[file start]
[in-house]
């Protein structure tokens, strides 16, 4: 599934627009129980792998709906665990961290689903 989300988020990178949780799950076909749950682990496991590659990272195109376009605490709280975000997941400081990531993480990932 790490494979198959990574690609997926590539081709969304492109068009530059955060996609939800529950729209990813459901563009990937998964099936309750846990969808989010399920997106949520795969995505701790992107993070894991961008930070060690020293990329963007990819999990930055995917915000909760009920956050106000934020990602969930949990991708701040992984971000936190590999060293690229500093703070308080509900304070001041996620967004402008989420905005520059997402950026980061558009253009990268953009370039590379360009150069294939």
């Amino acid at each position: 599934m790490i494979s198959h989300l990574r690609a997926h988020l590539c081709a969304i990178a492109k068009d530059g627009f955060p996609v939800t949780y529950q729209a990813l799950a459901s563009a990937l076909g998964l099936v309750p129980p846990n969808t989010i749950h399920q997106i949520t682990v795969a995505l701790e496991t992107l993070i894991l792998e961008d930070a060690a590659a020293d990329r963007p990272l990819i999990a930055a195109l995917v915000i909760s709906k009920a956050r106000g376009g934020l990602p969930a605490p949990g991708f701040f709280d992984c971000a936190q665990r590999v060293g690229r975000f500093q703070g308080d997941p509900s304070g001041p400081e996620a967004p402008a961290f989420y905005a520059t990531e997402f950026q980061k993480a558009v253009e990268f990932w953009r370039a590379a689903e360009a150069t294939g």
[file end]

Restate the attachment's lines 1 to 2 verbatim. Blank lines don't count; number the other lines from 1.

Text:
[in-house]
């Protein structure tokens, strides 16, 4: 599934627009129980792998709906665990961290689903 989300988020990178949780799950076909749950682990496991590659990272195109376009605490709280975000997941400081990531993480990932 790490494979198959990574690609997926590539081709969304492109068009530059955060996609939800529950729209990813459901563009990937998964099936309750846990969808989010399920997106949520795969995505701790992107993070894991961008930070060690020293990329963007990819999990930055995917915000909760009920956050106000934020990602969930949990991708701040992984971000936190590999060293690229500093703070308080509900304070001041996620967004402008989420905005520059997402950026980061558009253009990268953009370039590379360009150069294939």